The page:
Tomball Couple Charged in Connection With Use of Counterfeit PC Postage
|Dec. 20, 2012|
Alleged Fraud Results in More Than $39,000 in Counterfeit Postage and Lost Revenue to USPS
HOUSTON – Michael and Susan Spiegel, a husband and wife residing in Tomball, have been charged with one count of conspiracy to commit mail fraud, five counts of mail fraud and 10 counts of possession of counterfeit postage in connection with their Houston “mail drop” business, United States Attorney Kenneth Magidson announced today along with Robert Wemyss, Inspector in Charge of the United States Posta Inspection Service (USPIS).
The indictment was returned Tuesday, Dec. 18, 2012, and they are expected to make their initial appearance at 12:00 today before U.S. Magistrate Judge Mary Milloy. Michael Spiegel, 75, is the co-owner of Postal Connections along with his wife, Susan Spiegel, 69. Postal Connections is a commercial mail receiving agency (CMRA) in Houston. A CMRA is a “mail drop” or private business that acts as an agent for receiving and delivering mail on behalf of its customers.
The indictment alleges that Postal Connections purchased on-line postage through Stamps.com for use on their mailings. Online postage, also referred to as Net postage or PC postage, generates a stamp containing a unique meter number assigned to the registered user. The stamp also contains a barcode which, when scanned by postal equipment, captures data unique to each stamp. Investigation into the activities of Postal Connections was triggered based upon the discovery of barcode data that had allegedly been duplicated - a strong indicator of the use of possible counterfeit postage. Further investigation allegedly indicated the duplicated stamps were associated to the meter number assigned to the Spiegel’s.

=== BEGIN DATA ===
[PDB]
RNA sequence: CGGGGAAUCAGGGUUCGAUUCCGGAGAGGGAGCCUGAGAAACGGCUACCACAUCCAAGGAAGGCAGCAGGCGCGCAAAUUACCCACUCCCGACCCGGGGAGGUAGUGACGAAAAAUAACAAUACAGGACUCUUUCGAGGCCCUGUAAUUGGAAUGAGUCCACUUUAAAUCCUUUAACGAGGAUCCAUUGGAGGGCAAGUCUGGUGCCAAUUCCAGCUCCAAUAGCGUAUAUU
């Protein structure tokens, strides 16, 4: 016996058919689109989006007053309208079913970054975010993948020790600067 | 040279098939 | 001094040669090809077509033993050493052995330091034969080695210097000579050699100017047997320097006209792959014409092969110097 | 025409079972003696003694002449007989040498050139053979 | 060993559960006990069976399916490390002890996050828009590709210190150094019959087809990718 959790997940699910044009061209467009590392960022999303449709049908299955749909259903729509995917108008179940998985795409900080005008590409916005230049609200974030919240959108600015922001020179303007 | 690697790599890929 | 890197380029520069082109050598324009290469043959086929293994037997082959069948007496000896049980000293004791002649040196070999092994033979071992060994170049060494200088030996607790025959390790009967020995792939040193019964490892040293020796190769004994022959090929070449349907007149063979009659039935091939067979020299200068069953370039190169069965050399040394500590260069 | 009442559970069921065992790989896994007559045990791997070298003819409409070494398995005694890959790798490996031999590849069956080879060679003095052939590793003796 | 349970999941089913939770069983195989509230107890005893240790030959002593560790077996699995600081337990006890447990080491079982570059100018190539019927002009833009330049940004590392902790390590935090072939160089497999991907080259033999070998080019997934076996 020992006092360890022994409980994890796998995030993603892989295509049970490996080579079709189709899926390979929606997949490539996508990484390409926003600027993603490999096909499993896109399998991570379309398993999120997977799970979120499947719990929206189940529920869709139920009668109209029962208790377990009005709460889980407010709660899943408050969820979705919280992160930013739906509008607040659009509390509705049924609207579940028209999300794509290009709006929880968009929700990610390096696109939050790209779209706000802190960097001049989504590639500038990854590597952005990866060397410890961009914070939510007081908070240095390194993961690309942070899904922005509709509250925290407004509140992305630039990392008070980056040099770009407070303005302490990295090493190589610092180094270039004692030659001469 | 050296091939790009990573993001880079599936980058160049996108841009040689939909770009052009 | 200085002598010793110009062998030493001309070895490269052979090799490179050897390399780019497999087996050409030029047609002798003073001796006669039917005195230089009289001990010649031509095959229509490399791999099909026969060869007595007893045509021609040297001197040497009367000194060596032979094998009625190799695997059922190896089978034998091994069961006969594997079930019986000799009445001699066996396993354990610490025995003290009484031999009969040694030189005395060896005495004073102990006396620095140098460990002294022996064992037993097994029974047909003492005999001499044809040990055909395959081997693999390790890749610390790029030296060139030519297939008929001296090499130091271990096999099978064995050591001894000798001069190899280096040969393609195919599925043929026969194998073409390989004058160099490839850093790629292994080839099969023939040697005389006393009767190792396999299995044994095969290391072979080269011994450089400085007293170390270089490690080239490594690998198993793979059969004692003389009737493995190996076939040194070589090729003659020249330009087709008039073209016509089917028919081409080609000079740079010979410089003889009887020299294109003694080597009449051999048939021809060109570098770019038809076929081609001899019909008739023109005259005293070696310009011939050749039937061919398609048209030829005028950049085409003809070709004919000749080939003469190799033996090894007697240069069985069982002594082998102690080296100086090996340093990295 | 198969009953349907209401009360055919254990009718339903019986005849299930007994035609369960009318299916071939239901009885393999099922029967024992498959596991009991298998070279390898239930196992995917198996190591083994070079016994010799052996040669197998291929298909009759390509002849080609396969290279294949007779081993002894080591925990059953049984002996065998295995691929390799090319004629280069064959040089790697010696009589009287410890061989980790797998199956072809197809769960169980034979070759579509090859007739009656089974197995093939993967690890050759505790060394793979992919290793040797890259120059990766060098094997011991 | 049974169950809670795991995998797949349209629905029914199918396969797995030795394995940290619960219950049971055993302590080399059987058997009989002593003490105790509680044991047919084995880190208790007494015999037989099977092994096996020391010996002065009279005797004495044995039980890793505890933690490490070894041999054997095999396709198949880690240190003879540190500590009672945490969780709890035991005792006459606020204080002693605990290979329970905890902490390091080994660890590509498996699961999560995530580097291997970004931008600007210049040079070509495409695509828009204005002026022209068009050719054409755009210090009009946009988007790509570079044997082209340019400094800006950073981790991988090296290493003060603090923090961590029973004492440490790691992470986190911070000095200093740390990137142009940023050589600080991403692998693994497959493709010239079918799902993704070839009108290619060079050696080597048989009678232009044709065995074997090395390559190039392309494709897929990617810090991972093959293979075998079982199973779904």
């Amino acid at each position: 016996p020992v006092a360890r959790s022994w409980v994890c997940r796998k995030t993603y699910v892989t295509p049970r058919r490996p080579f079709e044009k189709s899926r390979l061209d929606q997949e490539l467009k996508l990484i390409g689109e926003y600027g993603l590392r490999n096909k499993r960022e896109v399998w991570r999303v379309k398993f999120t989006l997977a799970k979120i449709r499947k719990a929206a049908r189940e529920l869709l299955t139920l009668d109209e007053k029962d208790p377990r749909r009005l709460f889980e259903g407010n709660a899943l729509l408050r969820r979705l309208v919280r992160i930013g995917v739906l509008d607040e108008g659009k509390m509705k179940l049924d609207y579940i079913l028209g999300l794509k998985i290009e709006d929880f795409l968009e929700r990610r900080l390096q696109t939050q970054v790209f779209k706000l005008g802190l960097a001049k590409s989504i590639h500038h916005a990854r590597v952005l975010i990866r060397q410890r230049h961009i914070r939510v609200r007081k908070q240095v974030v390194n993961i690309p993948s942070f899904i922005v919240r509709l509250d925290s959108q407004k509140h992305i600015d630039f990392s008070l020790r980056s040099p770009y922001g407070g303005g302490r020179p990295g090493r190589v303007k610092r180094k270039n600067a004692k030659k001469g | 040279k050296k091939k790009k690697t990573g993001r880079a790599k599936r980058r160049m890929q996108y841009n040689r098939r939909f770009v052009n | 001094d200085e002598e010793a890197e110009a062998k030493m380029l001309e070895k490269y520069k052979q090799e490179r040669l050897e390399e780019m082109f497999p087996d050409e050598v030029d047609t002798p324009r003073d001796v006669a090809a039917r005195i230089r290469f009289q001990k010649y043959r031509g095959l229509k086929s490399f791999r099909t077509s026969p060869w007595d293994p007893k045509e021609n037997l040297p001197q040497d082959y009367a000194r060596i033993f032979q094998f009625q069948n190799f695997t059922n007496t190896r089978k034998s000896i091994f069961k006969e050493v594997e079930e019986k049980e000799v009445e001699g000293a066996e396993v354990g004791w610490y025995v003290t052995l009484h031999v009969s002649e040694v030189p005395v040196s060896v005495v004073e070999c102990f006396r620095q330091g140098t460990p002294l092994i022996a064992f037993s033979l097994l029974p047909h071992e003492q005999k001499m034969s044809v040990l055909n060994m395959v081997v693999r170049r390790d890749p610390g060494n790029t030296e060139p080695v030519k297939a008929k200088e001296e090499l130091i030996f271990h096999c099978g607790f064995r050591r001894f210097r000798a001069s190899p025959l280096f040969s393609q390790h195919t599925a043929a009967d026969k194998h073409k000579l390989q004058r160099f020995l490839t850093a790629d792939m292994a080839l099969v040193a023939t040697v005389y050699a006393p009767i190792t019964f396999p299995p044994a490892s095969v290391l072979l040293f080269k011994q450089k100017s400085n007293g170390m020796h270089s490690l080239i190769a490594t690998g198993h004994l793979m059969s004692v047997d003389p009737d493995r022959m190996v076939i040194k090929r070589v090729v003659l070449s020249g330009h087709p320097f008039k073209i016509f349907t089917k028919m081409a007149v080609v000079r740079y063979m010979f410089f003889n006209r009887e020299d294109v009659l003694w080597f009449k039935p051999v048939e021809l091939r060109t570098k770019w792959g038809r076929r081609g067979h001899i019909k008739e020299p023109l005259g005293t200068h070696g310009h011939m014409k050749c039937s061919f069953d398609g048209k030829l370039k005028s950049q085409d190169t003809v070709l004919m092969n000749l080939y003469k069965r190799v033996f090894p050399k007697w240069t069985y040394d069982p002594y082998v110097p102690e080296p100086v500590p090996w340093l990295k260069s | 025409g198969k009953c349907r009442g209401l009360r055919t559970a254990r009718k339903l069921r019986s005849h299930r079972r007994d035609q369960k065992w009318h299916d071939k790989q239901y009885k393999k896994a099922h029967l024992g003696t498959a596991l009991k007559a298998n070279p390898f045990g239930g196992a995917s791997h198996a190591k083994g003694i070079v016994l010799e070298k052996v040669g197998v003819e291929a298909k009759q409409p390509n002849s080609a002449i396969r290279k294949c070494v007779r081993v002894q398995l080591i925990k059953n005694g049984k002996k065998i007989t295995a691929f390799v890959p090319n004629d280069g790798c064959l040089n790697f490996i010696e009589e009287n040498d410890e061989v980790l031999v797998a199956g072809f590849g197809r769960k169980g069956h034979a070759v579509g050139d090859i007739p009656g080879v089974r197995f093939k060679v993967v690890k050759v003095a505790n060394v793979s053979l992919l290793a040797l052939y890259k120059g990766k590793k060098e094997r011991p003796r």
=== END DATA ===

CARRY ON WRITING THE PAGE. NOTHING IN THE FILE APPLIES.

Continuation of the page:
The alleged conspiracy resulted in a loss to the USPS of approximately $39,256.92 over an approximate two-year period.
“The health and success of the United States Postal Service depends upon strong and aggressive revenue protection,” said Wemyss. “The United States Postal Inspection Service will continue to identify and pursue dishonest mailers who deliberately avoid proper payment of postage.”
Both Michael and Susan Spiegel are accused of involvement in a conspiracy to illegally duplicate PC postage, causing mail bearing the counterfeit postage to be delivered by the United States Postal Service, charging their customers for the counterfeit postage and possessing counterfeit postage stamps.
If convicted, they face up to 20 years in prison and a $250,000 fine on the mail fraud conspiracy and substantive mail fraud counts. he possession of counterfeit postage counts carry a maximum penalty of five years and a $250,000 fine. The indictment also contains a notice of forfeiture provision for property traceable to the offense.
This case was investigated by the USPIS and will be prosecuted by Special Assistant United States Attorney Tammie Y. Moore.
An indictment is a formal accusation of criminal conduct, not evidence.
A defendant is presumed innocent unless and until convicted through due process of law.